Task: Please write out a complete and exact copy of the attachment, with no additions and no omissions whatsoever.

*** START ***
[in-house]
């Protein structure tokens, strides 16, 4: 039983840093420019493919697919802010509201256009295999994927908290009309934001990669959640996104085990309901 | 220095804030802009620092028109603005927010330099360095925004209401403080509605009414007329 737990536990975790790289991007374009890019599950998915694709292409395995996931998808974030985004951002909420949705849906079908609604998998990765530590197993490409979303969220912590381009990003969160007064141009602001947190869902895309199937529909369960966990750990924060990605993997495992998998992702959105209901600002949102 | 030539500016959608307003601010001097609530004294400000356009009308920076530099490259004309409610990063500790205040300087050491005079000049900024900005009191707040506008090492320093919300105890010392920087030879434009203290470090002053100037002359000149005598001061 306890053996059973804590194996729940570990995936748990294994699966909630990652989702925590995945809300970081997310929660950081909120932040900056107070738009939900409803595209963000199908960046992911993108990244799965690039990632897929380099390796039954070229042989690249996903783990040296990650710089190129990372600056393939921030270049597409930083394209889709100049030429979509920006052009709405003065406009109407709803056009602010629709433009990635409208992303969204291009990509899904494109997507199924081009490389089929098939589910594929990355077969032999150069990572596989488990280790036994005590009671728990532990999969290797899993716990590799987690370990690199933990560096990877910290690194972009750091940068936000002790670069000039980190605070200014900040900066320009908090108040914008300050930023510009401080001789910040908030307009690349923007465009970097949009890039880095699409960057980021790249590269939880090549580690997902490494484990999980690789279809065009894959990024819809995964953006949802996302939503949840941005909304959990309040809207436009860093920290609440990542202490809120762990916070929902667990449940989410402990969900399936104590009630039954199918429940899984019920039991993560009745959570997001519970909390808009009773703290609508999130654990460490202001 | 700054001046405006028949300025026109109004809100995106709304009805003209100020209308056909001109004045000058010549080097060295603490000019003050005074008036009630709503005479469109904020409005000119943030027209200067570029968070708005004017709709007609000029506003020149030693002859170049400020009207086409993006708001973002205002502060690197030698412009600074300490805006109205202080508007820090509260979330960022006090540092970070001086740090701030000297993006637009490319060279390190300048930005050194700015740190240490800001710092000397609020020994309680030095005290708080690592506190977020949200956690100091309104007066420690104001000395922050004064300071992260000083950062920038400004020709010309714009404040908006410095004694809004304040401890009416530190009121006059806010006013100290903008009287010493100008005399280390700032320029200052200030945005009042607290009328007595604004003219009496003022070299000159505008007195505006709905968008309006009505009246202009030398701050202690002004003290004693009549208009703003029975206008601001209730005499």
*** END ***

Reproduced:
[in-house]
């Protein structure tokens, strides 16, 4: 039983840093420019493919697919802010509201256009295999994927908290009309934001990669959640996104085990309901 | 220095804030802009620092028109603005927010330099360095925004209401403080509605009414007329 737990536990975790790289991007374009890019599950998915694709292409395995996931998808974030985004951002909420949705849906079908609604998998990765530590197993490409979303969220912590381009990003969160007064141009602001947190869902895309199937529909369960966990750990924060990605993997495992998998992702959105209901600002949102 | 030539500016959608307003601010001097609530004294400000356009009308920076530099490259004309409610990063500790205040300087050491005079000049900024900005009191707040506008090492320093919300105890010392920087030879434009203290470090002053100037002359000149005598001061 306890053996059973804590194996729940570990995936748990294994699966909630990652989702925590995945809300970081997310929660950081909120932040900056107070738009939900409803595209963000199908960046992911993108990244799965690039990632897929380099390796039954070229042989690249996903783990040296990650710089190129990372600056393939921030270049597409930083394209889709100049030429979509920006052009709405003065406009109407709803056009602010629709433009990635409208992303969204291009990509899904494109997507199924081009490389089929098939589910594929990355077969032999150069990572596989488990280790036994005590009671728990532990999969290797899993716990590799987690370990690199933990560096990877910290690194972009750091940068936000002790670069000039980190605070200014900040900066320009908090108040914008300050930023510009401080001789910040908030307009690349923007465009970097949009890039880095699409960057980021790249590269939880090549580690997902490494484990999980690789279809065009894959990024819809995964953006949802996302939503949840941005909304959990309040809207436009860093920290609440990542202490809120762990916070929902667990449940989410402990969900399936104590009630039954199918429940899984019920039991993560009745959570997001519970909390808009009773703290609508999130654990460490202001 | 700054001046405006028949300025026109109004809100995106709304009805003209100020209308056909001109004045000058010549080097060295603490000019003050005074008036009630709503005479469109904020409005000119943030027209200067570029968070708005004017709709007609000029506003020149030693002859170049400020009207086409993006708001973002205002502060690197030698412009600074300490805006109205202080508007820090509260979330960022006090540092970070001086740090701030000297993006637009490319060279390190300048930005050194700015740190240490800001710092000397609020020994309680030095005290708080690592506190977020949200956690100091309104007066420690104001000395922050004064300071992260000083950062920038400004020709010309714009404040908006410095004694809004304040401890009416530190009121006059806010006013100290903008009287010493100008005399280390700032320029200052200030945005009042607290009328007595604004003219009496003022070299000159505008007195505006709905968008309006009505009246202009030398701050202690002004003290004693009549208009703003029975206008601001209730005499």